Article  CAS  PubMed  Google Scholar 

  16. Cancer Genome Atlas Research. N: comprehensive molecular profiling of lung adenocarcinoma. Nature. 2014;511(7511):543–50.

    Article  CAS  Google Scholar 

  17. Tanaka T, Nakajima-Takagi Y, Aoyama K, Tara S, Oshima M, Saraya A, et al. Internal deletion of BCOR reveals a tumor suppressor function for BCOR in T lymphocyte malignancies. J Exp Med. 2017;214(10):2901–13.

    Article  CAS  PubMed  PubMed Central  Google Scholar 

  18. Sim SH, Kim S, Kim TM, Jeon YK, Nam SJ, Ahn YO, et al. Novel JAK3-activating mutations in extranodal NK/T-cell lymphoma, nasal type. Am J Pathol. 2017;187(5):980–6.

    Article  CAS  PubMed  Google Scholar 

  19. Koo GC, Tan SY, Tang T, Poon SL, Allen GE, Tan L, et al. Janus kinase 3-activating mutations identified in natural killer/T-cell lymphoma. Cancer Discov. 2012;2(7):591–7.

    Article  CAS  PubMed  Google Scholar 

  20. Song TL, Nairismagi ML, Laurensia Y, Lim JQ, Tan J, Li ZM, et al. Oncogenic activation of the STAT3 pathway drives PD-L1 expression in natural killer/T-cell lymphoma. Blood. 2018;132(11):1146–58.

    Article  CAS  PubMed  PubMed Central  Google Scholar 

  21. Kucuk C, Jiang B, Hu X, Zhang W, Chan JK, Xiao W, et al. Activating mutations of STAT5B and STAT3 in lymphomas derived from gammadelta-T or NK cells. Nat Commun. 2015;6:6025.

    Article  CAS  PubMed  Google Scholar 

  22. Choi S, Go JH, Kim EK, Lee H, Lee WM, Cho CS, et al. Mutational analysis of extranodal NK/T-cell lymphoma using targeted sequencing with a comprehensive cancer panel. Genomics Inform. 2016;14(3):78–84.

    Article  PubMed  PubMed Central  Google Scholar 

  23. Tsuyama N, Asaka R, Dobashi A, Baba S, Mishima Y, Ueda K, et al. Epstein-Barr virus-negative extranodal “true” natural killer-cell lymphoma harbouring a KDM6A mutation. Hematol Oncol. 2018;36(1):328–35.

    Article  CAS  PubMed  Google Scholar 

  24. Li Z, Xia Y, Feng LN, Chen JR, Li HM, Cui J, et al. Genetic risk of extranodal natural killer T-cell lymphoma: a genome-wide association study. Lancet Oncol. 2016;17(9):1240–7.

    Article  CAS  PubMed  PubMed Central  Google Scholar 

  25. Wen H, Ma H, Cai Q, Lin S, Lei X, He B, et al. Recurrent ECSIT mutation encoding V140A triggers hyperinflammation and promotes hemophagocytic syndrome in extranodal NK/T cell lymphoma. Nat Med. 2018;24(2):154–64.

    Article  CAS  PubMed  Google Scholar 

  26. Karube K, Nakagawa M, Tsuzuki S, Takeuchi I, Honma K, Nakashima Y, et al. Identification of FOXO3 and PRDM1 as tumor-suppressor gene candidates in NK-cell neoplasms by genomic and functional analyses. Blood. 2011;118(12):3195–204.

    Article  CAS  PubMed  Google Scholar 

  27. Iqbal J, Kucuk C, Deleeuw RJ, Srivastava G, Tam W, Geng H, et al. Genomic analyses reveal global functional alterations that promote tumor growth and novel tumor suppressor genes in natural killer-cell malignancies. Leukemia. 2009;23(6):1139–51.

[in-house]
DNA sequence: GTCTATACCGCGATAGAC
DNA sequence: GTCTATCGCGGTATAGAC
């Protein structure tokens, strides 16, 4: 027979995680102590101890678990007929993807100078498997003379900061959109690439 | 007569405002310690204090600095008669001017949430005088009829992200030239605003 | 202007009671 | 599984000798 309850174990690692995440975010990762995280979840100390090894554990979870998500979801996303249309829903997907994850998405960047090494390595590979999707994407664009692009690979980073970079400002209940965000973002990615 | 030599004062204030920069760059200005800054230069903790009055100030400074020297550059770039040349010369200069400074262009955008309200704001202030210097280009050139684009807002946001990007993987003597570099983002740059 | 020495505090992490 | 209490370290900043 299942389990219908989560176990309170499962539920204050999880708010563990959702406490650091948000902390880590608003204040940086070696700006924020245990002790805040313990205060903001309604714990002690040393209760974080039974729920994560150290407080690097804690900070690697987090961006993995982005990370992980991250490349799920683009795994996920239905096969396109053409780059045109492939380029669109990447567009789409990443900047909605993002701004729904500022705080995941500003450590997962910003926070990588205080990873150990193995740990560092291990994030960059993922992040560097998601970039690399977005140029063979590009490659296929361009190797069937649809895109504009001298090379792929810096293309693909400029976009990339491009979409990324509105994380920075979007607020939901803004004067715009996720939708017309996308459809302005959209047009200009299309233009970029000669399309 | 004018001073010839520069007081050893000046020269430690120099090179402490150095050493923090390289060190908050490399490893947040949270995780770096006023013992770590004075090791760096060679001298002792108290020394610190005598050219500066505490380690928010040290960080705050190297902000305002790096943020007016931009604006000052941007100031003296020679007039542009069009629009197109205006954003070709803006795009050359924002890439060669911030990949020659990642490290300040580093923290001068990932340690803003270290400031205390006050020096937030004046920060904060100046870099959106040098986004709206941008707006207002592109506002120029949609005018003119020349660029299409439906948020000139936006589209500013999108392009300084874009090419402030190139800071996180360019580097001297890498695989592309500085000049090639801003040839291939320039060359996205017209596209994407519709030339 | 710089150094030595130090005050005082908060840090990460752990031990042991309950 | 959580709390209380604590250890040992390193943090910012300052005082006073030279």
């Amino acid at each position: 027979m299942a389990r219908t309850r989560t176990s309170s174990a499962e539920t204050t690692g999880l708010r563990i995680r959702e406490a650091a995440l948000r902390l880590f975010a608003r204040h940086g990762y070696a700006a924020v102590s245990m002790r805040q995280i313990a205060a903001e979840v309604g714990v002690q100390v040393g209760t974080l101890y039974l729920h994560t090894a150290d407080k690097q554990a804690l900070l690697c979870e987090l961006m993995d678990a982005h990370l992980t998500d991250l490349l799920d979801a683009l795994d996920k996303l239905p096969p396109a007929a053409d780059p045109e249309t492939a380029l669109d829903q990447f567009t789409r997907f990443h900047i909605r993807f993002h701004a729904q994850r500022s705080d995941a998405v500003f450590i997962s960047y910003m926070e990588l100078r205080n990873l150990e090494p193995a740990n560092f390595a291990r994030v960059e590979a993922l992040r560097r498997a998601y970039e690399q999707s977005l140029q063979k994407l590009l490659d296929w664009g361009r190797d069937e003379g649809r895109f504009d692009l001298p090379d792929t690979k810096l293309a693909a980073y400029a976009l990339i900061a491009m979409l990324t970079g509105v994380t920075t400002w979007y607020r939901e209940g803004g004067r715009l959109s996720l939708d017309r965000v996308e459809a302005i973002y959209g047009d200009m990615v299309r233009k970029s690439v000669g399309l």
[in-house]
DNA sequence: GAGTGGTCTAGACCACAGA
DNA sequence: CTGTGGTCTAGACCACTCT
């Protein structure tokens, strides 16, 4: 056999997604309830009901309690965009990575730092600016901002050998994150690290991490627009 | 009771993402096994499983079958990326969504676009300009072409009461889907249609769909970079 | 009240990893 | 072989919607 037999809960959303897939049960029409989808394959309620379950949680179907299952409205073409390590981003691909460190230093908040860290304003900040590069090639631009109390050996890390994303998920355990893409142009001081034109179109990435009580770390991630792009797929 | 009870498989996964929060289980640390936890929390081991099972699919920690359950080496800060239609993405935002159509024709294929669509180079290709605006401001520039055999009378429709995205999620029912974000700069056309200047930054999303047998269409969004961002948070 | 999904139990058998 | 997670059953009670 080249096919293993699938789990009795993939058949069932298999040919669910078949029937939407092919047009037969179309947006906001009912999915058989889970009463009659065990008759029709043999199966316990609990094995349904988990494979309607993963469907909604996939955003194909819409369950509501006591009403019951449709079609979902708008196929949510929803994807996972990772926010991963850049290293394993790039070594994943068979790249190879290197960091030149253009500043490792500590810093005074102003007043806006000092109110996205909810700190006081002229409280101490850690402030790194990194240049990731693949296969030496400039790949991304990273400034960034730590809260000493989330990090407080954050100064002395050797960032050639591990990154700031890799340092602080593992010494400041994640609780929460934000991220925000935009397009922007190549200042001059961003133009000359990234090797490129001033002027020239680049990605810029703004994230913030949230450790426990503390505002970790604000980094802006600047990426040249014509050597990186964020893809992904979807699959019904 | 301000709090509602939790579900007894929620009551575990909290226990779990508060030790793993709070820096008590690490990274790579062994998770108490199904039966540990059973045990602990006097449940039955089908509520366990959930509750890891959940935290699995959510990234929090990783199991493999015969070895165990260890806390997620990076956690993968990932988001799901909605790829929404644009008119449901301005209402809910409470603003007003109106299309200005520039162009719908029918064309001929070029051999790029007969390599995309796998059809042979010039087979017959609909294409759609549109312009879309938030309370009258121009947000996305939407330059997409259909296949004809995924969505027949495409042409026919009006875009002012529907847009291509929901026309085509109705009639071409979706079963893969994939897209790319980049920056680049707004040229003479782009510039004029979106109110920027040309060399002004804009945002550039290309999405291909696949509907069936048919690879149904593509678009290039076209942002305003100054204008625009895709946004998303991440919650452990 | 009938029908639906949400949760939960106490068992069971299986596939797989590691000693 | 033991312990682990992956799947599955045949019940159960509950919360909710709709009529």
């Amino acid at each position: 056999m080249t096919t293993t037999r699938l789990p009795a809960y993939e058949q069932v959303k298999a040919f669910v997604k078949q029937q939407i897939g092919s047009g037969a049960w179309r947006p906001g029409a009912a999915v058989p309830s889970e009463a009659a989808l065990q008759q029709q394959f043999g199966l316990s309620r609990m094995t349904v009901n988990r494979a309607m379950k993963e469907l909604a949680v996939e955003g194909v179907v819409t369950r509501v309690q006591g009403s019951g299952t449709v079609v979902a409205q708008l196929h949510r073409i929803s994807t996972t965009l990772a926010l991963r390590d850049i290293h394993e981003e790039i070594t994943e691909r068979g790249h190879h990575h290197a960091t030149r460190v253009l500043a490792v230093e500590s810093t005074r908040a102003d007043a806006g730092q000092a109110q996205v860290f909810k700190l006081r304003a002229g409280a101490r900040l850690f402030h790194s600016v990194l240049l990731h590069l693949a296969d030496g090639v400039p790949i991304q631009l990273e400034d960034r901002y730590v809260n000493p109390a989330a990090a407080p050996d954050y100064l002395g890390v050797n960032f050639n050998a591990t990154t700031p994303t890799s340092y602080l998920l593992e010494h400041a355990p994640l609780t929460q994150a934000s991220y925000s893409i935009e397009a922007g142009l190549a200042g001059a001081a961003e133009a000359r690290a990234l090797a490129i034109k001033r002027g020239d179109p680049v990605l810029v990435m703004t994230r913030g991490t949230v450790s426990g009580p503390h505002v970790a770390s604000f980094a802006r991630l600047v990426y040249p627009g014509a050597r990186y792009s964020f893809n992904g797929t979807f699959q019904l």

Article  CAS  PubMed  Google Scholar 

  28. Kallies A, Carotta S, Huntington ND, Bernard NJ, Tarlinton DM, Smyth MJ, et al. A role for Blimp1 in the transcriptional network controlling natural killer cell maturation. Blood. 2011;117(6):1869–79.

    Article  CAS  PubMed  Google Scholar 

  29. Huang Y, de Leval L, Gaulard P. Molecular underpinning of extranodal NK/T-cell lymphoma. Best Pract Res Clin Haematol. 2013;26(1):57–74.

    Article  CAS  PubMed  Google Scholar 

  30. Sako N, Dessirier V, Bagot M, Bensussan A, Schmitt C. HACE1, a potential tumor suppressor gene on 6q21, is not involved in extranodal natural killer/T-cell lymphoma pathophysiology. Am J Pathol. 2014;184(11):2899–907.

    Article  CAS  PubMed  Google Scholar 

  31. Ko YH, Choi KE, Han JH, Kim JM, Ree HJ. Comparative genomic hybridization study of nasal-type NK/T-cell lymphoma. Cytometry. 2001;46(2):85–91.

    Article  CAS  PubMed  Google Scholar 

  32. Huang Y, de Reynies A, de Leval L, Ghazi B, Martin-Garcia N, Travert M, et al. Gene expression profiling identifies emerging oncogenic pathways operating in extranodal NK/T-cell lymphoma, nasal type. Blood. 2010;115(6):1226–37.

    Article  CAS  PubMed  PubMed Central  Google Scholar 

  33. Ng SB, Chung TH, Kato S, Nakamura S, Takahashi E, Ko YH, et al. Epstein-Barr virus-associated primary nodal T/NK-cell lymphoma shows a distinct molecular signature and copy number changes. Haematologica. 2018;103(2):278–87.

    Article  PubMed  PubMed Central  Google Scholar 

  34. Ng SB, Selvarajan V, Huang G, Zhou J, Feldman AL, Law M, et al. Activated oncogenic pathways and therapeutic targets in extranodal nasal-type NK/T cell lymphoma revealed by gene expression profiling. J Pathol. 2011;223(4):496–510.

    Article  CAS  PubMed  Google Scholar 

  35. Iqbal J, Weisenburger DD, Chowdhury A, Tsai MY, Srivastava G, Greiner TC, et al. Natural killer cell lymphoma shares strikingly similar molecular features with a group of non-hepatosplenic gammadelta T-cell lymphoma and is highly sensitive to a novel aurora kinase A inhibitor in vitro. Leukemia. 2011;25(2):348–58.

    Article  CAS  PubMed  Google Scholar 

  36. Yan J, Ng SB, Tay JL, Lin B, Koh TL, Tan J, et al. EZH2 overexpression in natural killer/T-cell lymphoma confers growth advantage independently of histone methyltransferase activity. Blood. 2013;121(22):4512–20.